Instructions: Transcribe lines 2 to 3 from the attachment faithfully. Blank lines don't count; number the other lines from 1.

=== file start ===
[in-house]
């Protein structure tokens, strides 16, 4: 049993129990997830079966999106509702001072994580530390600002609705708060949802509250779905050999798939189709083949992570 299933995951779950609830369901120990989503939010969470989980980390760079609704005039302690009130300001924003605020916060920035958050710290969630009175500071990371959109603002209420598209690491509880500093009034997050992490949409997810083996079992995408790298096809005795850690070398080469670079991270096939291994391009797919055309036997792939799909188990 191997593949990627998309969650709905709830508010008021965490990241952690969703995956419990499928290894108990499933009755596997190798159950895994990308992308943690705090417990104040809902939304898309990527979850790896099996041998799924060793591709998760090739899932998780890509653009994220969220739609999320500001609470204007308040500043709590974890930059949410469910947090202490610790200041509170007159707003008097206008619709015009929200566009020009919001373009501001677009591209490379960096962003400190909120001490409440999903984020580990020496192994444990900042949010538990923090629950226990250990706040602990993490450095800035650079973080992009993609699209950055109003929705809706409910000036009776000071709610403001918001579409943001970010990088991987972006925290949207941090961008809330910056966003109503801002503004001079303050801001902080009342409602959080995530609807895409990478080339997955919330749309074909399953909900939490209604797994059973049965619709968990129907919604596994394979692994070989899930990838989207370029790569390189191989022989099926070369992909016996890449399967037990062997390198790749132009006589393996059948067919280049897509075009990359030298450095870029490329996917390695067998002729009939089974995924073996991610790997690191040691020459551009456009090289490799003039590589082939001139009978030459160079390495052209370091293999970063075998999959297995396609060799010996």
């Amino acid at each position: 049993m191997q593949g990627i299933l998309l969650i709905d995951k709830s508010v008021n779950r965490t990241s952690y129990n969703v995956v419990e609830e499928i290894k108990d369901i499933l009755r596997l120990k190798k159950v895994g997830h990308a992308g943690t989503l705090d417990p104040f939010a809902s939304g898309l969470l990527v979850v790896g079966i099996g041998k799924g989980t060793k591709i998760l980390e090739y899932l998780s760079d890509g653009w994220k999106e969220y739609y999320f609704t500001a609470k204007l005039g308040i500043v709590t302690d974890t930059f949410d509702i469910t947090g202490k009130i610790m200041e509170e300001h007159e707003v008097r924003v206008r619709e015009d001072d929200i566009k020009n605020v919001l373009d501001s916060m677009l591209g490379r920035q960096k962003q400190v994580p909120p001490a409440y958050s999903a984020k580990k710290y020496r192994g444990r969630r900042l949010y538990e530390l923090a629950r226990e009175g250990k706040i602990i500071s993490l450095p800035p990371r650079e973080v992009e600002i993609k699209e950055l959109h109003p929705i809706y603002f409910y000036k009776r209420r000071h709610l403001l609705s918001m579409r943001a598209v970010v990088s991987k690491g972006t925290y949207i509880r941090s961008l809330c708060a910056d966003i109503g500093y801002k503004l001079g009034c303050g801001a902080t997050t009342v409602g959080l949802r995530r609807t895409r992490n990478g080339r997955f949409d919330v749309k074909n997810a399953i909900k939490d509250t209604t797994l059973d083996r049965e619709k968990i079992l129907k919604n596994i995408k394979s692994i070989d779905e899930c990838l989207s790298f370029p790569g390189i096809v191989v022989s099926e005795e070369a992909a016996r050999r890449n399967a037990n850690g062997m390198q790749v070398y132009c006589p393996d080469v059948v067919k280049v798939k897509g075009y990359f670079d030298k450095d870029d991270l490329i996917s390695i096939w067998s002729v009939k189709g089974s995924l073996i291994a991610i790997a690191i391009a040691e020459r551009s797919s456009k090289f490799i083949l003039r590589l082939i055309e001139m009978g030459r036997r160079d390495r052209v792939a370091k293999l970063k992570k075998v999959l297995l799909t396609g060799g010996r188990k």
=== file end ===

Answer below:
């Protein structure tokens, strides 16, 4: 049993129990997830079966999106509702001072994580530390600002609705708060949802509250779905050999798939189709083949992570 299933995951779950609830369901120990989503939010969470989980980390760079609704005039302690009130300001924003605020916060920035958050710290969630009175500071990371959109603002209420598209690491509880500093009034997050992490949409997810083996079992995408790298096809005795850690070398080469670079991270096939291994391009797919055309036997792939799909188990 191997593949990627998309969650709905709830508010008021965490990241952690969703995956419990499928290894108990499933009755596997190798159950895994990308992308943690705090417990104040809902939304898309990527979850790896099996041998799924060793591709998760090739899932998780890509653009994220969220739609999320500001609470204007308040500043709590974890930059949410469910947090202490610790200041509170007159707003008097206008619709015009929200566009020009919001373009501001677009591209490379960096962003400190909120001490409440999903984020580990020496192994444990900042949010538990923090629950226990250990706040602990993490450095800035650079973080992009993609699209950055109003929705809706409910000036009776000071709610403001918001579409943001970010990088991987972006925290949207941090961008809330910056966003109503801002503004001079303050801001902080009342409602959080995530609807895409990478080339997955919330749309074909399953909900939490209604797994059973049965619709968990129907919604596994394979692994070989899930990838989207370029790569390189191989022989099926070369992909016996890449399967037990062997390198790749132009006589393996059948067919280049897509075009990359030298450095870029490329996917390695067998002729009939089974995924073996991610790997690191040691020459551009456009090289490799003039590589082939001139009978030459160079390495052209370091293999970063075998999959297995396609060799010996």
């Amino acid at each position: 049993m191997q593949g990627i299933l998309l969650i709905d995951k709830s508010v008021n779950r965490t990241s952690y129990n969703v995956v419990e609830e499928i290894k108990d369901i499933l009755r596997l120990k190798k159950v895994g997830h990308a992308g943690t989503l705090d417990p104040f939010a809902s939304g898309l969470l990527v979850v790896g079966i099996g041998k799924g989980t060793k591709i998760l980390e090739y899932l998780s760079d890509g653009w994220k999106e969220y739609y999320f609704t500001a609470k204007l005039g308040i500043v709590t302690d974890t930059f949410d509702i469910t947090g202490k009130i610790m200041e509170e300001h007159e707003v008097r924003v206008r619709e015009d001072d929200i566009k020009n605020v919001l373009d501001s916060m677009l591209g490379r920035q960096k962003q400190v994580p909120p001490a409440y958050s999903a984020k580990k710290y020496r192994g444990r969630r900042l949010y538990e530390l923090a629950r226990e009175g250990k706040i602990i500071s993490l450095p800035p990371r650079e973080v992009e600002i993609k699209e950055l959109h109003p929705i809706y603002f409910y000036k009776r209420r000071h709610l403001l609705s918001m579409r943001a598209v970010v990088s991987k690491g972006t925290y949207i509880r941090s961008l809330c708060a910056d966003i109503g500093y801002k503004l001079g009034c303050g801001a902080t997050t009342v409602g959080l949802r995530r609807t895409r992490n990478g080339r997955f949409d919330v749309k074909n997810a399953i909900k939490d509250t209604t797994l059973d083996r049965e619709k968990i079992l129907k919604n596994i995408k394979s692994i070989d779905e899930c990838l989207s790298f370029p790569g390189i096809v191989v022989s099926e005795e070369a992909a016996r050999r890449n399967a037990n850690g062997m390198q790749v070398y132009c006589p393996d080469v059948v067919k280049v798939k897509g075009y990359f670079d030298k450095d870029d991270l490329i996917s390695i096939w067998s002729v009939k189709g089974s995924l073996i291994a991610i790997a690191i391009a040691e020459r551009s797919s456009k090289f490799i083949l003039r590589l082939i055309e001139m009978g030459r036997r160079d390495r052209v792939a370091k293999l970063k992570k075998v999959l297995l799909t396609g060799g010996r188990k």